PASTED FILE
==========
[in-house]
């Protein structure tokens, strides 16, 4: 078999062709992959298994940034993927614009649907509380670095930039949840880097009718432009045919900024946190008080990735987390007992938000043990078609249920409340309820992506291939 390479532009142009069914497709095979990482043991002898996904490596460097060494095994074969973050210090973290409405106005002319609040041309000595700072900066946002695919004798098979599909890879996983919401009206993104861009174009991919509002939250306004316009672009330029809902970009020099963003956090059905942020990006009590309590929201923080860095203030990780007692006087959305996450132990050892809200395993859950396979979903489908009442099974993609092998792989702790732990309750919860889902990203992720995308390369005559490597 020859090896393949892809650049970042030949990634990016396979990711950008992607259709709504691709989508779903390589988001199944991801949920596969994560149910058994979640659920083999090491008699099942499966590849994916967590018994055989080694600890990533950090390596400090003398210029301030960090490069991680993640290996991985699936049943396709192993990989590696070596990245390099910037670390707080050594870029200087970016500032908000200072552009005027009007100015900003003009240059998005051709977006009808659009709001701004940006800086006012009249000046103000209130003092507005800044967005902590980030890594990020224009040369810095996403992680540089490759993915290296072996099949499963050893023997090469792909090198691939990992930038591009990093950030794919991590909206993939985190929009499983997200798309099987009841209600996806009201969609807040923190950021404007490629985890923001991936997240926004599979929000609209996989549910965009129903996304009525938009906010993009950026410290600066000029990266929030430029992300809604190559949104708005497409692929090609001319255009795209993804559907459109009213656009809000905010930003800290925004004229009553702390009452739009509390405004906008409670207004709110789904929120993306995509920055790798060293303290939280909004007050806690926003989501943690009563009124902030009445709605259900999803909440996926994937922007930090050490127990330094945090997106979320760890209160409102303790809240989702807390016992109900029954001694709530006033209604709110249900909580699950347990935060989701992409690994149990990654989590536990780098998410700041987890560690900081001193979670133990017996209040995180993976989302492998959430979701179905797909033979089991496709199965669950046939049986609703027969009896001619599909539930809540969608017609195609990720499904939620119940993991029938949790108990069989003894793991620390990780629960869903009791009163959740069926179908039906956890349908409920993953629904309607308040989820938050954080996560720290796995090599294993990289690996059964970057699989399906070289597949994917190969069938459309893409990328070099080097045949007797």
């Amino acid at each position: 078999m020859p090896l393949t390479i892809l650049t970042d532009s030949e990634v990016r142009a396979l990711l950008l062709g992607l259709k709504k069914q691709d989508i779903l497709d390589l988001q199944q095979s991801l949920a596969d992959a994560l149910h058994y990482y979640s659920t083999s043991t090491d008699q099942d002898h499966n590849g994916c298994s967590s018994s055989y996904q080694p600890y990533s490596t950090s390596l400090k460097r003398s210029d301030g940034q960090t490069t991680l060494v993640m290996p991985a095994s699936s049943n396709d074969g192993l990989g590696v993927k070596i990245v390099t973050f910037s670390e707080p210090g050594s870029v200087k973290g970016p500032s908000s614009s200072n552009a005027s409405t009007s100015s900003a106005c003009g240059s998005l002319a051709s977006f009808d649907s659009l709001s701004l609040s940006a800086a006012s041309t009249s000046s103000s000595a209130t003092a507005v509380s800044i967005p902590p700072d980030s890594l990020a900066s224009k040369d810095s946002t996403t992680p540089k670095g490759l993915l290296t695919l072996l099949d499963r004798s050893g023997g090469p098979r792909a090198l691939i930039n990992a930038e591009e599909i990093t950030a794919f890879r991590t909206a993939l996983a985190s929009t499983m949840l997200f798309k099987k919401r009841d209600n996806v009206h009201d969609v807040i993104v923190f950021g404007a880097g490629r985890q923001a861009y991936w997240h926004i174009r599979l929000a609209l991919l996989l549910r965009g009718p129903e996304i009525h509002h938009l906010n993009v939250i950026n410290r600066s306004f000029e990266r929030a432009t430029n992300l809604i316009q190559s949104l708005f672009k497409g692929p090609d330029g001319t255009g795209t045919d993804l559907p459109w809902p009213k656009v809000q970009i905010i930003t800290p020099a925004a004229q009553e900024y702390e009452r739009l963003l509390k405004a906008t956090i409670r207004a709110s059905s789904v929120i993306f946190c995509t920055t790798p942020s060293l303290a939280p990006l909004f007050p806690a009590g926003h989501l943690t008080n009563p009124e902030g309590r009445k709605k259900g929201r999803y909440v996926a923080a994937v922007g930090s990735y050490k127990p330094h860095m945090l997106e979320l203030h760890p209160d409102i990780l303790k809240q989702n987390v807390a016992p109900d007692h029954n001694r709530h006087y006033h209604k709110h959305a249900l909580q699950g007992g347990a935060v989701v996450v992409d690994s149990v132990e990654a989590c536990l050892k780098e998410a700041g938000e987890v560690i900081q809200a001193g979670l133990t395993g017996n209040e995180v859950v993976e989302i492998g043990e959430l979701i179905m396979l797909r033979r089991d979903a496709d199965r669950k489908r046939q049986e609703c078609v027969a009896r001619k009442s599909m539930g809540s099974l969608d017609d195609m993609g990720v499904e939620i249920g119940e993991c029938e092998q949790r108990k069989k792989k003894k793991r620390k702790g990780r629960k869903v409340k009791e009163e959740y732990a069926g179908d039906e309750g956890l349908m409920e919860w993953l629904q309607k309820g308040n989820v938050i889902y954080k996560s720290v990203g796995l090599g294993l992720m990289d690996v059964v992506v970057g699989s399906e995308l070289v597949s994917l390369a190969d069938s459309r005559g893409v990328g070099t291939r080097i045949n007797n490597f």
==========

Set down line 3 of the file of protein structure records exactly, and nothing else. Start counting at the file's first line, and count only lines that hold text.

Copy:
């Amino acid at each position: 078999m020859p090896l393949t390479i892809l650049t970042d532009s030949e990634v990016r142009a396979l990711l950008l062709g992607l259709k709504k069914q691709d989508i779903l497709d390589l988001q199944q095979s991801l949920a596969d992959a994560l149910h058994y990482y979640s659920t083999s043991t090491d008699q099942d002898h499966n590849g994916c298994s967590s018994s055989y996904q080694p600890y990533s490596t950090s390596l400090k460097r003398s210029d301030g940034q960090t490069t991680l060494v993640m290996p991985a095994s699936s049943n396709d074969g192993l990989g590696v993927k070596i990245v390099t973050f910037s670390e707080p210090g050594s870029v200087k973290g970016p500032s908000s614009s200072n552009a005027s409405t009007s100015s900003a106005c003009g240059s998005l002319a051709s977006f009808d649907s659009l709001s701004l609040s940006a800086a006012s041309t009249s000046s103000s000595a209130t003092a507005v509380s800044i967005p902590p700072d980030s890594l990020a900066s224009k040369d810095s946002t996403t992680p540089k670095g490759l993915l290296t695919l072996l099949d499963r004798s050893g023997g090469p098979r792909a090198l691939i930039n990992a930038e591009e599909i990093t950030a794919f890879r991590t909206a993939l996983a985190s929009t499983m949840l997200f798309k099987k919401r009841d209600n996806v009206h009201d969609v807040i993104v923190f950021g404007a880097g490629r985890q923001a861009y991936w997240h926004i174009r599979l929000a609209l991919l996989l549910r965009g009718p129903e996304i009525h509002h938009l906010n993009v939250i950026n410290r600066s306004f000029e990266r929030a432009t430029n992300l809604i316009q190559s949104l708005f672009k497409g692929p090609d330029g001319t255009g795209t045919d993804l559907p459109w809902p009213k656009v809000q970009i905010i930003t800290p020099a925004a004229q009553e900024y702390e009452r739009l963003l509390k405004a906008t956090i409670r207004a709110s059905s789904v929120i993306f946190c995509t920055t790798p942020s060293l303290a939280p990006l909004f007050p806690a009590g926003h989501l943690t008080n009563p009124e902030g309590r009445k709605k259900g929201r999803y909440v996926a923080a994937v922007g930090s990735y050490k127990p330094h860095m945090l997106e979320l203030h760890p209160d409102i990780l303790k809240q989702n987390v807390a016992p109900d007692h029954n001694r709530h006087y006033h209604k709110h959305a249900l909580q699950g007992g347990a935060v989701v996450v992409d690994s149990v132990e990654a989590c536990l050892k780098e998410a700041g938000e987890v560690i900081q809200a001193g979670l133990t395993g017996n209040e995180v859950v993976e989302i492998g043990e959430l979701i179905m396979l797909r033979r089991d979903a496709d199965r669950k489908r046939q049986e609703c078609v027969a009896r001619k009442s599909m539930g809540s099974l969608d017609d195609m993609g990720v499904e939620i249920g119940e993991c029938e092998q949790r108990k069989k792989k003894k793991r620390k702790g990780r629960k869903v409340k009791e009163e959740y732990a069926g179908d039906e309750g956890l349908m409920e919860w993953l629904q309607k309820g308040n989820v938050i889902y954080k996560s720290v990203g796995l090599g294993l992720m990289d690996v059964v992506v970057g699989s399906e995308l070289v597949s994917l390369a190969d069938s459309r005559g893409v990328g070099t291939r080097i045949n007797n490597f």